Go players of New Zealand,
The 2003 Otago Open Championship was held in Dunedin recently. Here is an excellent report on the event by its organiser and host, Graeme Parmenter…
The Otago Open Go Championship was revived this year after a ten year break. On the 20-21 September, seventeen players gathered in Dunedin for the 7th Otago Open. Steve and Colin came all the way from Auckland, the Yuans from Hamilton, and out of the cultural black hole of Queenstown, came Lou and P.J. From Dunedin there was a remarkable gaggle of 1-dans, ranging from the venerable Matt Woods and Paul Yates to Leon Phease who was about the size of a go stone when the tournament began in 1988. Jerry Joffe has recently arrived from Ohio with a strong Japanese influence, and the terrible twins Corrin and Ciarin, the latter having reached shodan in less than a year, were there to cause the usual mayhem. Add to that the veterans Barry and Graeme and it was a humdinger of a dan section. Missing was Yu Cong Phease, three time winner of the tournament, who was on nappy duty for the weekend.
It took only until round two for Jimmy Yuan to declare his genius with a sound thrashing of Barry. Graeme was next to get Jimmied so that by the end of round 3, Jimmy was the only unbeaten player. And that’s the way he stayed. He is a wonderful talent with an ease in his play that comes from a lot of play and study.
In the kyu players section handicap games were played because of the wide spread in ranks and everyone had at least one win. This section was won by Max Yuan, making it a clean sweep for the family. Young Edwin Phease (7) showed he is closing on 1-dan fast and Lou was an advertisement for the soundness of technique encouraged by the Many Faces of Go, his only opponent for many years.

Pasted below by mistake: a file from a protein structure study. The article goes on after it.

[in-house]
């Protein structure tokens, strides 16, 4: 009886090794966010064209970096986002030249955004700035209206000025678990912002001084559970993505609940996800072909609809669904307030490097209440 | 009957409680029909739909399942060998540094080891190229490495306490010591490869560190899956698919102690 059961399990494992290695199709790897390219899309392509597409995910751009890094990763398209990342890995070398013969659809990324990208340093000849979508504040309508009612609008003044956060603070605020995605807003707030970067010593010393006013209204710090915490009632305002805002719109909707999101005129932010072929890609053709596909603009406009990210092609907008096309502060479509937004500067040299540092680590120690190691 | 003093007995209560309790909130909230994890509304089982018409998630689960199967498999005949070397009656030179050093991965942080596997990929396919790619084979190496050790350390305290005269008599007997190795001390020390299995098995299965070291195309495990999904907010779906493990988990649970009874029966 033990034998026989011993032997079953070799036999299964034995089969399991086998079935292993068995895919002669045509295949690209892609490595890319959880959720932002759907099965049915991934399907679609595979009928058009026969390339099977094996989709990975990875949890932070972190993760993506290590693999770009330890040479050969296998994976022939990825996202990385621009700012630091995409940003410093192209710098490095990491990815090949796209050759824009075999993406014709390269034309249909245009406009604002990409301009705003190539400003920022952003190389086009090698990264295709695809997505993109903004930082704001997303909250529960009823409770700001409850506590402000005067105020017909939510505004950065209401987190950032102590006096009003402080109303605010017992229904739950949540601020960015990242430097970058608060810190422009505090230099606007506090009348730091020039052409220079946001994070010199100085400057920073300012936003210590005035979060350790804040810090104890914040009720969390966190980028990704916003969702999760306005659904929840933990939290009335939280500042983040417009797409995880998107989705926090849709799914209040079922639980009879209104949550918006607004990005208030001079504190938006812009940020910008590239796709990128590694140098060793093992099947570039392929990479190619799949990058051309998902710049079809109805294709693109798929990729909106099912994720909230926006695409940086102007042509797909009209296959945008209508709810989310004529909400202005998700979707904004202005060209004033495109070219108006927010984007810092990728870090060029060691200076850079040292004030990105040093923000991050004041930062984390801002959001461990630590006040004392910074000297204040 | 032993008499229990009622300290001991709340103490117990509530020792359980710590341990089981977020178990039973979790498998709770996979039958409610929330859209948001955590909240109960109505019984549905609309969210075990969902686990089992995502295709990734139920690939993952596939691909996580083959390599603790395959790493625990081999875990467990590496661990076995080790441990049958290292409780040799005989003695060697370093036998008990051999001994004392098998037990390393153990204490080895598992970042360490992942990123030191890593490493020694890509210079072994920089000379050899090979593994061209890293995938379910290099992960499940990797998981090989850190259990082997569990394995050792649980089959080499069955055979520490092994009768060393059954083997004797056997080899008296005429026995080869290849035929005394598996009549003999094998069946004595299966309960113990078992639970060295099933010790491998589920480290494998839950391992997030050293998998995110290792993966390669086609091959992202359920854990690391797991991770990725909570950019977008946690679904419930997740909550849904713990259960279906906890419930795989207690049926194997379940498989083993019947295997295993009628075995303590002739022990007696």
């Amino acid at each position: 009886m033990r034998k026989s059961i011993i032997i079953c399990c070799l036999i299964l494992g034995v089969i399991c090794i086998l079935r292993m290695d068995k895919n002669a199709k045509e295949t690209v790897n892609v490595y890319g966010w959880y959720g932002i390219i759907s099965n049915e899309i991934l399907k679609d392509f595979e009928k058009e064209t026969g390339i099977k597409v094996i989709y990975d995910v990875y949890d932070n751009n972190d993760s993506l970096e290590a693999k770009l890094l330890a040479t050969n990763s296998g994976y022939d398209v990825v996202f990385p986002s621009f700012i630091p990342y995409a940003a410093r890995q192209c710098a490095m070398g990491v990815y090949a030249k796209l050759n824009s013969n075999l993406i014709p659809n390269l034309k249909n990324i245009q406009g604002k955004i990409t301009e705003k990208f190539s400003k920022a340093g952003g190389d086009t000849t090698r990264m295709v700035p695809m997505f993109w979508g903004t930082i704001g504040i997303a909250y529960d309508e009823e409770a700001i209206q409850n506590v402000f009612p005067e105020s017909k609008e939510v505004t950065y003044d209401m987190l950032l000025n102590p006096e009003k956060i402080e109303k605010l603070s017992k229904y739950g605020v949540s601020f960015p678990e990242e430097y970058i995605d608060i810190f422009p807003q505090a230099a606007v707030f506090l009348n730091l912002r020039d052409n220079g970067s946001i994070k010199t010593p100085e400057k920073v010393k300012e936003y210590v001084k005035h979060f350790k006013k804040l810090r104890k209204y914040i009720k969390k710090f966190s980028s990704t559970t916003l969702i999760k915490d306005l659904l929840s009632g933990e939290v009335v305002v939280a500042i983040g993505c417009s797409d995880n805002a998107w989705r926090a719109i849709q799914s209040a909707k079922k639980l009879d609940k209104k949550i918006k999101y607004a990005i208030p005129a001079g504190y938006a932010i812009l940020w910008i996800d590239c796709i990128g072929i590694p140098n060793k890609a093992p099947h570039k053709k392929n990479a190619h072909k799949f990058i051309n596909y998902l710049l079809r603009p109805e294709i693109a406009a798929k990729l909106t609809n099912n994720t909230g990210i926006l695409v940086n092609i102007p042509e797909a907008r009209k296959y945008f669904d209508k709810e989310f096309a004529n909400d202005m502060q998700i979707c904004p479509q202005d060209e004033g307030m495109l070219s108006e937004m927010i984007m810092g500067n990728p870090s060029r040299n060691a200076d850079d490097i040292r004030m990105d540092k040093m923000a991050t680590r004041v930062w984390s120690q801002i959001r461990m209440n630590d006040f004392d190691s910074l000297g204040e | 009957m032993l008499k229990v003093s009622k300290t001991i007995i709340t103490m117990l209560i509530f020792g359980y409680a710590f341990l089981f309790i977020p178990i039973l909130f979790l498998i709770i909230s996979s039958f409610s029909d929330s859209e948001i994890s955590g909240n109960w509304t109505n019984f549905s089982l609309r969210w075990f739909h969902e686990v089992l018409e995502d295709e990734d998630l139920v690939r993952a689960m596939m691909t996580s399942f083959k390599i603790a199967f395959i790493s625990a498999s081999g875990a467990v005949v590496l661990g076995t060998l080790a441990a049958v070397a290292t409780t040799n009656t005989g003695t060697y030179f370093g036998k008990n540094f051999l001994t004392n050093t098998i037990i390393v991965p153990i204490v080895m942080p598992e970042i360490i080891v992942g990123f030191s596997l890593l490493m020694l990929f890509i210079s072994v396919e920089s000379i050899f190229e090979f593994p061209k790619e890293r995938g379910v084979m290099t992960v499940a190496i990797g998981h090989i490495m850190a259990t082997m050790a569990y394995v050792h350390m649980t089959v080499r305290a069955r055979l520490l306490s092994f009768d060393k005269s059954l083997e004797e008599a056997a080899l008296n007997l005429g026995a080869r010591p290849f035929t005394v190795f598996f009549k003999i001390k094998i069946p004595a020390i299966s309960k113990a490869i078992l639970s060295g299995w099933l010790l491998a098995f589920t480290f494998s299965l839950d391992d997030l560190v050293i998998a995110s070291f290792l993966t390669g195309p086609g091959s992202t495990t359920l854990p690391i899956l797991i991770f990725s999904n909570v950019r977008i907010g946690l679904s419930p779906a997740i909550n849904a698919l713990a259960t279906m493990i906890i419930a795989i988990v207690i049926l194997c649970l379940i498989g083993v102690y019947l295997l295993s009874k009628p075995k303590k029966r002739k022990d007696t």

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6 dan club
Pozaroczyk is having a purple patch. He's 1 win from 6 dan in the
Auckland book. His latest victim was Colin Grierson on 2 stones...
Sun Quan, a computer science student, is starting a Go club at Waikato University. So if you know anyone in Hamilton who would like to play go at a club, get them to contact Quan at email@example.com.
Bruce Wilcox and his wife Sue are in New Zealand for the next couple of weeks, scouting for the possibility of moving here. Bruce has been known to the go world for many years: he is the author of numerous go-playing computer programs (most notably Ego and Nemesis, based on “instant go” theory) and the book “EZ Go: Oriental strategy in a nutshell”.
KGS is planning another online competition. It will start on 25th October and run for 6 weeks. Details are available at http://www.igoweb.org/~kgsteams/KGS_Teams.html. Anyone interested in being part of the KiwiGo team (5 players) should contact Steve Taylor (firstname.lastname@example.org).
2nd Toyota and Denso Cup will be held in Brisbane 16th - 18th
January 2004. The organisers will pay the airfare, accommodation and
expenses for one New Zealand representative. The NZGS committee
is discussing the best method to use for selecting the NZ player –
probably based on the same points system we use to select a player to
attend the WAGC each year. More information on the event can be
found on the internet at www.uq.net.au/~zzjhardy/toyotacup.html.
One of the diversions at the Otago champs was Kreig Spiel. That's where you can see only your own stones, and a referee keeps track of both sides. The ref tells you about atari (although not which particular stone or group is in atari), suicides and captures, or if you try to play where an opponent's stone is already. With the latter case, you can start to get some information about where the opponent's stones are. The game is surpisingly unlike Go - more like a war game (hence the name, I guess). You can suddenly find that a large group is in atari, without having had any prior warning! This picture is the final situation of my game against Jimmy – although the picture doesn't do justice to the process of playing the game….
And remember, “Don’t peep where you can cut”.